When you’re at a protest that is public, is not peaceful, is inciting hate speech, and is encouraging other hate groups to rise up…this creates a whole other domain in which internet vigilantism operates. The key here is that these protestors were merely photographed and identified by citizens online. Their sensitive information was not (at this point) released, and their identities were not stolen for monetary gain. This was an act purely based on what some people felt was retribution. To reiterate, they were also in a public space, which means that the photographs taken (by which they were identified) were not private and therefore permissible.
What we have is a community that knows no boundaries of time zones or distance. If you do wrong and try to hide yourself from the public eye, internet vigilantes will find you.
There are some major wrongdoings on the part of internet vigilantes. Undeniably, internet vigilantism is not a perfect system. Often, it involves human error, the desire for a quick solution, the willingness to cut corners and the carelessness of those not understanding the power they wield on online mediums. Immediately, I thought back to Reddit’s 2013 hunt for the Boston Marathon bombers, in which a very intense group of users mistakenly identified a middle-eastern young adult to be an accomplice in the bombing. The accused’s family very quickly began receiving death threats online. Of course, law officials soon after confirmed that the accused was not involved in the bombing. Sadly, a similar circumstance did happen during the Charlottesville outcry. As the New York Times reported, an engineer from Arkansas overnight was falsely identified, accused as participating in the protest, threatened and was subject to demands of being fired.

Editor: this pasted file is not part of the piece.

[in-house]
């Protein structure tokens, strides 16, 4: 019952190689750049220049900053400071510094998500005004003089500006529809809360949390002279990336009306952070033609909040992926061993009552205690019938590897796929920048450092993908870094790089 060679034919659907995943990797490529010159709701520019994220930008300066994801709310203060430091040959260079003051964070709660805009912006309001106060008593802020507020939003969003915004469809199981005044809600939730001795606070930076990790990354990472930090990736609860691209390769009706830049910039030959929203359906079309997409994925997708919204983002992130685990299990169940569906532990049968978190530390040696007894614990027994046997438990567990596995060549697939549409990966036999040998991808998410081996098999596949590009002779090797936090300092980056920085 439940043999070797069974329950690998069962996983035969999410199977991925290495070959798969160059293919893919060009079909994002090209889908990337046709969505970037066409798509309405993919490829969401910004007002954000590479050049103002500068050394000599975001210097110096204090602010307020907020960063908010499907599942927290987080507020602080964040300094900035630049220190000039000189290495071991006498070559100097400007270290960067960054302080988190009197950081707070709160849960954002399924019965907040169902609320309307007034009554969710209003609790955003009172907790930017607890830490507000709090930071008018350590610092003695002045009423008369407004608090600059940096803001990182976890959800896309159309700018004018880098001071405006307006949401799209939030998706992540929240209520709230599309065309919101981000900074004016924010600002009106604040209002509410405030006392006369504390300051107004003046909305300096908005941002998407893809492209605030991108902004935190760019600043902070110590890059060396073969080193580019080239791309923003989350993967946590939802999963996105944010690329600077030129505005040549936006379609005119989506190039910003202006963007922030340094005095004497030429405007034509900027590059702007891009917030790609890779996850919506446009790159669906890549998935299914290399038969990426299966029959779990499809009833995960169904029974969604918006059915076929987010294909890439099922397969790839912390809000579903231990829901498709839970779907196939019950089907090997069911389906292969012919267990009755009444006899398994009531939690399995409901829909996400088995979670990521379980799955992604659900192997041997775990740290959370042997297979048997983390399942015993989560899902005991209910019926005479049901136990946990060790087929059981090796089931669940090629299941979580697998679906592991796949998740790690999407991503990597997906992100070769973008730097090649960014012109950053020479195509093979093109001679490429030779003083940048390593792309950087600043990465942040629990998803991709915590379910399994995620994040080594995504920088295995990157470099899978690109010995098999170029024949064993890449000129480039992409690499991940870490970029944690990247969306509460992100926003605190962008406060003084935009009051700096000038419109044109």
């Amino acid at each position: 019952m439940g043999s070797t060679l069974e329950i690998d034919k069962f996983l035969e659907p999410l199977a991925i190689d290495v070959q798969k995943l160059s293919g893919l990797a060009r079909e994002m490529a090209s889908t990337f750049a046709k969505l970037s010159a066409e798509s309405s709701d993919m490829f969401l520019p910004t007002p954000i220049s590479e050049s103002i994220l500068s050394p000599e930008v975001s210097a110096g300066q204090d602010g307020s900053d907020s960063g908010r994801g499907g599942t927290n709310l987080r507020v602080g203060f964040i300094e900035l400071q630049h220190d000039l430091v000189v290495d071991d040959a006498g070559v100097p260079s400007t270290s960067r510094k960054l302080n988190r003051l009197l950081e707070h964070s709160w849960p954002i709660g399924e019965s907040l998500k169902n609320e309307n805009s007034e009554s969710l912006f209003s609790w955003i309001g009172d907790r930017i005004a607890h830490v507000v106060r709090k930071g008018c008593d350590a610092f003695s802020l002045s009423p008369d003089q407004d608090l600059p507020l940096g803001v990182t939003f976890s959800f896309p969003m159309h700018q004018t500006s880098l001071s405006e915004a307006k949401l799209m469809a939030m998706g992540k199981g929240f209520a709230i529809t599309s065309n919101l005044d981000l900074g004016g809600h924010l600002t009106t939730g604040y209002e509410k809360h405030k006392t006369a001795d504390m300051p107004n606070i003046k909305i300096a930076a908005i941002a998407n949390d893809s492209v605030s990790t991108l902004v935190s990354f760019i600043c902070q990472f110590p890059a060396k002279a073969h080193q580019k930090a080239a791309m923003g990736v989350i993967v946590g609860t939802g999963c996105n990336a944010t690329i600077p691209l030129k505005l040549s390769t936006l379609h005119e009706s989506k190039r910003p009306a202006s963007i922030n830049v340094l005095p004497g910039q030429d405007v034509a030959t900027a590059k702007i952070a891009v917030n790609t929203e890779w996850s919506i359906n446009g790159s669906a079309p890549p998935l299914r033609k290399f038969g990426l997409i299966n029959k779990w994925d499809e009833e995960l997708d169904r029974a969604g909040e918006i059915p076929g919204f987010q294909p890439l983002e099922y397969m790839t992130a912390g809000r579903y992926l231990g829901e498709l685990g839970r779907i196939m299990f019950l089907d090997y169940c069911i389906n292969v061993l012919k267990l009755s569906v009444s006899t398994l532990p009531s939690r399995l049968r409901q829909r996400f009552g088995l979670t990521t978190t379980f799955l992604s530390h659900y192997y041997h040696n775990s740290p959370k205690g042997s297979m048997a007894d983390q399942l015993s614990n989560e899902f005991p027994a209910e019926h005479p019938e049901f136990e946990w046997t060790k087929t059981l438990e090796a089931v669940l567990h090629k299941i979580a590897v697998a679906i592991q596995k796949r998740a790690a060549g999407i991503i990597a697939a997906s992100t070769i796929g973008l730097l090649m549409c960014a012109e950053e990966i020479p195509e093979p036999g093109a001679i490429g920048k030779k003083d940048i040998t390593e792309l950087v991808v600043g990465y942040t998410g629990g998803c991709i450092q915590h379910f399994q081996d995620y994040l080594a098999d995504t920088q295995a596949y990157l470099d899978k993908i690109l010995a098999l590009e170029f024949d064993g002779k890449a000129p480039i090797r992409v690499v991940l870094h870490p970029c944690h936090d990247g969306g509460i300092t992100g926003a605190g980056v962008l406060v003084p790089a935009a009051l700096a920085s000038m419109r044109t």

If any lesson is to be learned from these undertaking, is that in-depth police work of this caliber should be done by police. As this article reports, nearly 2,000 leads during the Boston Marathon bombing came in from online platforms alone. Without a doubt, this led to officers being completely overloaded. Luckily, it did not impede the investigation in the end, and the culprits were caught.
Finally, internet vigilantes were not the only ones who took a stand against the events that unfolded in Charlottesville. Just look at the number of businesses that their own statement to denounce white supremacy groups via technology and social media:
- Apple blocked Apple Pay support on sites promoting white nationalism and hate groups
- Airbnb permanently ban White supremacists from making reservations and hiring out flats
- OkCupid and Facebook ban white supremacist featured in VICE Documentary of the Charlottesville protest
Tiki, the Detroit Red Wings, GoDaddy… the list goes on.
The takeaway from all of this online activity is this; no fighting cause has as big of a chance to see real, monumental change in today’s era without the help of online tools and community. Whether it is to denounce racism and hatred, or to boycott a retailer who refused to pay workers a severance package after being laid off, the message is clear.
What we have is a community that knows no boundaries of time zones or distance. If you do wrong and try to hide yourself from the public eye (as many in the Alt-Right do), internet vigilantes will find you. They will come for you. You will be sorry.